Does higher surgery volume = better quality?

Share on FacebookTweet about this on TwitterPin on PinterestShare on Google+Share on LinkedInEmail this to someone

batting-average-volumeWe’ve been getting quite a few questions about the role of volume in the MPIRICA Quality Score. Mostly people want to know whether volume is a good indicator for quality, and I thought we could address it with a quick blog.

There is Conflicting Data About Volume

To give you a bit of context, there has been a lot of discussion since a “volume to outcome relationship” in healthcare was first reported over three decades ago by Luft, Bunker and Enthoven in the New England Journal of Medicine. Today volume is generally considered the only factor that have any potential correlation to quality, so most people who are concerned with quality look at volume.

At the risk of stating the obvious, healthcare quality is complex, and this is especially true in major procedures such as surgery. To quote the prominent Swedish surgeon Ingemar Ihse in the Annals of Surgery, “besides case volume, a variety of other factors underlie differences in outcome: selection of patients, preoperative preparation, skills of [the team], postoperative care, nurse staff levels, surgical judgment and skill, and others. Thus, volume is not an exclusive indicator of outcome….”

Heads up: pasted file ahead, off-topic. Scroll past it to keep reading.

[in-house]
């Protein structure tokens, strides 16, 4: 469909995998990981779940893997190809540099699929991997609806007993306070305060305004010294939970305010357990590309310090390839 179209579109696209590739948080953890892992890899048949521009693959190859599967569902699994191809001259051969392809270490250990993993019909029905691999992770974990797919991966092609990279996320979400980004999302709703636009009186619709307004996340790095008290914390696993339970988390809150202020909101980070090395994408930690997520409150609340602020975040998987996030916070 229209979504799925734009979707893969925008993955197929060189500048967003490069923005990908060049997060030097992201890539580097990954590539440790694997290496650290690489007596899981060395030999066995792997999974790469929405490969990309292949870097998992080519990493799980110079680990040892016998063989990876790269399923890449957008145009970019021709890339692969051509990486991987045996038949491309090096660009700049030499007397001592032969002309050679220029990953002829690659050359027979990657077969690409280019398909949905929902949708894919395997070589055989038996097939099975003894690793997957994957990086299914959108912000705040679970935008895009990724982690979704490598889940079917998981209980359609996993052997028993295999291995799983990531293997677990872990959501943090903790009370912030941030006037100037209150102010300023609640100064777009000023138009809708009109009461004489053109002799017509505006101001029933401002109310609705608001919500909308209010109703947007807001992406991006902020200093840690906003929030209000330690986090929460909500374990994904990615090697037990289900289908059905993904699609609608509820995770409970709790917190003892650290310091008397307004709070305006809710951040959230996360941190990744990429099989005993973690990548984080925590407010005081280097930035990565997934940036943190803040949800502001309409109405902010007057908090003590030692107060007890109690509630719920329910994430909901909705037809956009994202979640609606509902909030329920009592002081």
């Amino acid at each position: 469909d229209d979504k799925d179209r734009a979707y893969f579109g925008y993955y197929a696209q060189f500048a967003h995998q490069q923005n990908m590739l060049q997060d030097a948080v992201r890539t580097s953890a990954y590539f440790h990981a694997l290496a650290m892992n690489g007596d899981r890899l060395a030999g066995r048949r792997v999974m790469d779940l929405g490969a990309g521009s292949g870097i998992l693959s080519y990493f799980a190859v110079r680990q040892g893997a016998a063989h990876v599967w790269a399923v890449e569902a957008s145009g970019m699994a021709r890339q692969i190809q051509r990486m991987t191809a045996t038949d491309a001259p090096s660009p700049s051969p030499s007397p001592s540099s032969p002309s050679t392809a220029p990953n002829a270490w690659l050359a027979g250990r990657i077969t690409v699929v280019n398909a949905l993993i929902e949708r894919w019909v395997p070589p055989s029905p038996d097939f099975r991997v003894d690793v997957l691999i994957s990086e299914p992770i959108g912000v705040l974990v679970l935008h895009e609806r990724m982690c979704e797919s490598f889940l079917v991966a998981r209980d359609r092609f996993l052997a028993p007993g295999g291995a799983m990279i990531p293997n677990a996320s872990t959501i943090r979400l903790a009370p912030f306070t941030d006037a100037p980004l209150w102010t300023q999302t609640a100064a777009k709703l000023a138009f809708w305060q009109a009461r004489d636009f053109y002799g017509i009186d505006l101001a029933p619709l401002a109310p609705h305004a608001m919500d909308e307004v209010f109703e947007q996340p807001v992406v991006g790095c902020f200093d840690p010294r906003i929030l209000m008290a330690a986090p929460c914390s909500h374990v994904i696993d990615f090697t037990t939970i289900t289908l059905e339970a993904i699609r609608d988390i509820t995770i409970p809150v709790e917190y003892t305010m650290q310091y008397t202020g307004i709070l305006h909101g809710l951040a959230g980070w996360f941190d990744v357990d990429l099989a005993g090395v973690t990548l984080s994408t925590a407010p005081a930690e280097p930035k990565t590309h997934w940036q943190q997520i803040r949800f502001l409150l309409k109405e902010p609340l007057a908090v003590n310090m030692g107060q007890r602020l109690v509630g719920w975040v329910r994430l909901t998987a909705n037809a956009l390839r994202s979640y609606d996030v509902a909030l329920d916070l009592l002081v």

While there has been a wealth of research showing a positive correlation between volume and outcome, countered by research showing no or even negative correlations, the fact remains that volume is “not a formal indicator of quality, but rather a structural characteristic.” Put it in plain English: volume is a contributor to quality, but does not guarantee quality.

Accounting for Quality

With this understanding, MPIRICA does not explicitly account for volume when calculating quality. We let the outcomes speak for themselves. How volume plays out in our scoring is in the basic statistical tenant that “the more data you have, the more certain you are of the results.” Volume contributes to the statistical significance of any metrics calculated, no more, no less.

So from a practical standpoint, how should a non-statistician think about this?

To that, we say: “let’s talk baseball!”

Highest Batting Average vs Most ‘At Bats’

When you want to know the performance (aka outcomes) of your batter, would you rather know their ‘at bats’ (volume) or their ‘batting average’ (quality)? The obvious answer is that you’d rather have the batting average. While a greater number of at bats can improve a player’s batting average, you wouldn’t use that as a substitute for their performance if you have their batting average handy.

Same thing with volume and quality scores, in absence of all other data, volume is the only indicator that could potentially represent quality, but if you have a quality score which is calculated from ACTUAL performance, why would you use volume? Why would you even care?